Exposures of the Darby Formation are recognizable by their distinctive dull-yellow thin-layered slopes between the prominent gray massive cliffs of formations below and above. It is noted for the abundant remains of beautifully preserved marine organisms. The fossils and the relatively pure blue-gray limestone in which they are embedded indicate deposition in warm tranquil seas.
Cliffs of the Tensleep Sandstone can be seen along the Gros Ventre River at the east edge of the park. The Amsden, below the Tensleep, consists of red and green shale, sandstone, and thin limestone. The shale is especially weak and slippery when exposed to weathering and saturated with water. These are the strata that make up the glide plane of the Lower Gros Ventre Slide east of the park.
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The Phosphoria Formation and its equivalents of Permian age are unlike any other Paleozoic rocks because of their extraordinary content of uncommon elements. The formation consists of sandy dolomite, widespread black phosphate beds and black shale that is unusually rich not only in phosphorus, but also in vanadium, uranium, chromium, zinc, selenium, molybdenum, cobalt, and silver.
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The formation is mined extensively in nearby parts of Idaho and in Wyoming for phosphatic fertilizer, for the chemical element phosphorus, and for some of the metals that can be derived from the rocks as by-products. These elements and compounds are not everywhere concentrated enough to be of economic interest, but their dollar-value is, in a regional sense, comparable to that of some of the world's greatest mineral deposits. Mesozoic deposition changed from primarily marine to a mix of marine, transitional, and continental that varied over time as crustal conditions altered the region.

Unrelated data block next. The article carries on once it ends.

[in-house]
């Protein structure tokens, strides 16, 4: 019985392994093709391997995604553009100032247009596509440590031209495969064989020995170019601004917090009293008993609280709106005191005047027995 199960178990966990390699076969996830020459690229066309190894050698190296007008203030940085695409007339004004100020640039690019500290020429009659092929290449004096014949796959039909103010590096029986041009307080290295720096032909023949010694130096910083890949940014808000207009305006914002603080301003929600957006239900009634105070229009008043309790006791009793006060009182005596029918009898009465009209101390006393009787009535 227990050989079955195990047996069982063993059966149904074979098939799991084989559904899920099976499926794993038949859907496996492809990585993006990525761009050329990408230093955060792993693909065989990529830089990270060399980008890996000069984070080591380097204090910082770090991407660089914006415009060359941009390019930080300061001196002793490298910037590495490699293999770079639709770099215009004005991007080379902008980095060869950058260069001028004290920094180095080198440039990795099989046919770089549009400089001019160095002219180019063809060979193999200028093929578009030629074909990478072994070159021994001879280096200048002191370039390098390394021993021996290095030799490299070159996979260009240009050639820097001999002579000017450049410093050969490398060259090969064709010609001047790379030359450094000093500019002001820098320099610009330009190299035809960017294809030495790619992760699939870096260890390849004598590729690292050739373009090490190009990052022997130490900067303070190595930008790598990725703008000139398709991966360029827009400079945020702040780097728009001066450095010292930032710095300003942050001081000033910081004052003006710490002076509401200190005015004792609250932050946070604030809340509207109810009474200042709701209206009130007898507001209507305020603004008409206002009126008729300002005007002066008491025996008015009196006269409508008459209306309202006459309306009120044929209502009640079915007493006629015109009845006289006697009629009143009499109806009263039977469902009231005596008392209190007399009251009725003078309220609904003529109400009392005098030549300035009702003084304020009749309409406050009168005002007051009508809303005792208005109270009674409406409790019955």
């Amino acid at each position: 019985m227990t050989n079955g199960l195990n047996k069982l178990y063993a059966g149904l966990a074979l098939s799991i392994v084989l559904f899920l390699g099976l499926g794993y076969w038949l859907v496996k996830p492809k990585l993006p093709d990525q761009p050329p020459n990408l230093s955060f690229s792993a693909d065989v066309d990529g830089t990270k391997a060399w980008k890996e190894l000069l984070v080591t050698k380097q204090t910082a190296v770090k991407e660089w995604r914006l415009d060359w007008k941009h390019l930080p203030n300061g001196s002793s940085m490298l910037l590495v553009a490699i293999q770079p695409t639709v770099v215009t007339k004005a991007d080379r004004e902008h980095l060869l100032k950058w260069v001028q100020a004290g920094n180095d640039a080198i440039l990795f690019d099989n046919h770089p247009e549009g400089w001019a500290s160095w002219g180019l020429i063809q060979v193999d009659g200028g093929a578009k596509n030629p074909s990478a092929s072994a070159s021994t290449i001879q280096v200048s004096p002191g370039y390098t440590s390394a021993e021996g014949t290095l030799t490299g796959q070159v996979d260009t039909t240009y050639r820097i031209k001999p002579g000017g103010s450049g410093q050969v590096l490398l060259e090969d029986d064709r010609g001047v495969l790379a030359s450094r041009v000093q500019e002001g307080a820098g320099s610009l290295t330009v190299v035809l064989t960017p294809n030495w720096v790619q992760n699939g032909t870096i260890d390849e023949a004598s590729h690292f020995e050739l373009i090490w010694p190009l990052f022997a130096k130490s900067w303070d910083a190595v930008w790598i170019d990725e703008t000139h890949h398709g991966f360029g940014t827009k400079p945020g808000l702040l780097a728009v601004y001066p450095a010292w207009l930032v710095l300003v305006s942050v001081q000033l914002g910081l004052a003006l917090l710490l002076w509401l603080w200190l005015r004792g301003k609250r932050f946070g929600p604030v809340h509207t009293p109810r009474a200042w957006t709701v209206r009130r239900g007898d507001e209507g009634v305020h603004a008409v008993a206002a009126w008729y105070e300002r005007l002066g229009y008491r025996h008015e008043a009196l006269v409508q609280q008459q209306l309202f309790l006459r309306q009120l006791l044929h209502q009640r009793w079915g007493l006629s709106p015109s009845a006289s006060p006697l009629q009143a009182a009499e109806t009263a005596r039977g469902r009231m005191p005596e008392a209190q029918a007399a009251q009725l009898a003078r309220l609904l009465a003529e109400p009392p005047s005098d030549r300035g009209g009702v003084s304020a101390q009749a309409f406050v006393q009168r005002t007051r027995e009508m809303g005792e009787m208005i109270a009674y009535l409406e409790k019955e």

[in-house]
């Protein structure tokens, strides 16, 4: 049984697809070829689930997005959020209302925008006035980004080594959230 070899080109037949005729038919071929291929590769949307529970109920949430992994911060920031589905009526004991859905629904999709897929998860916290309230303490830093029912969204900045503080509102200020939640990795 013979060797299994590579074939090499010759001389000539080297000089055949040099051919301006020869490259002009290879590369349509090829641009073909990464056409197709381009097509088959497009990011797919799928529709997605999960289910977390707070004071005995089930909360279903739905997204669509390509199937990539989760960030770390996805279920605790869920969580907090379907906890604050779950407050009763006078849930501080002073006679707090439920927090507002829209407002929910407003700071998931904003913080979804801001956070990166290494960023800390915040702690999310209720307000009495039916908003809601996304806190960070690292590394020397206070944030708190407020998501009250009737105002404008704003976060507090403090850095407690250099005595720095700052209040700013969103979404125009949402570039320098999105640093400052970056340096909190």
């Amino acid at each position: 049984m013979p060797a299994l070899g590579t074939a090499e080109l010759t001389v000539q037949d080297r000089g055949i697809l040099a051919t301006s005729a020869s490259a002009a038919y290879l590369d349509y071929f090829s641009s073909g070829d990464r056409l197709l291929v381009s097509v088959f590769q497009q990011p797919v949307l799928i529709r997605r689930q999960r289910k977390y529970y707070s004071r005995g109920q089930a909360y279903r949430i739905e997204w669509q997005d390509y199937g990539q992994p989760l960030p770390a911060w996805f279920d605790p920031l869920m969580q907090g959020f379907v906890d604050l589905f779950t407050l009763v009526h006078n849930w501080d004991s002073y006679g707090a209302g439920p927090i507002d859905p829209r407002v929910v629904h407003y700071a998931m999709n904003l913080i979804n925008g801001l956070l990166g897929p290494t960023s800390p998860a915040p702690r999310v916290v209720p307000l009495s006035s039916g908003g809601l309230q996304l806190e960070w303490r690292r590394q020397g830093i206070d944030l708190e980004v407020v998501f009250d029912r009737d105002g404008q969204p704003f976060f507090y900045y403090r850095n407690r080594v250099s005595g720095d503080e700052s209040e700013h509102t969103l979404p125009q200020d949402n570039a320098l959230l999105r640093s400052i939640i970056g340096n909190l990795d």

By the close of this era, 10, to 15, feet 3, to 4, m of sediment accumulated in 15 recognized formations. The most extensive non-marine formations were deposited in the Cretaceous period when the eastern part of the Cretaceous Seaway a warm shallow sea that periodically divided North America in that period covered the region.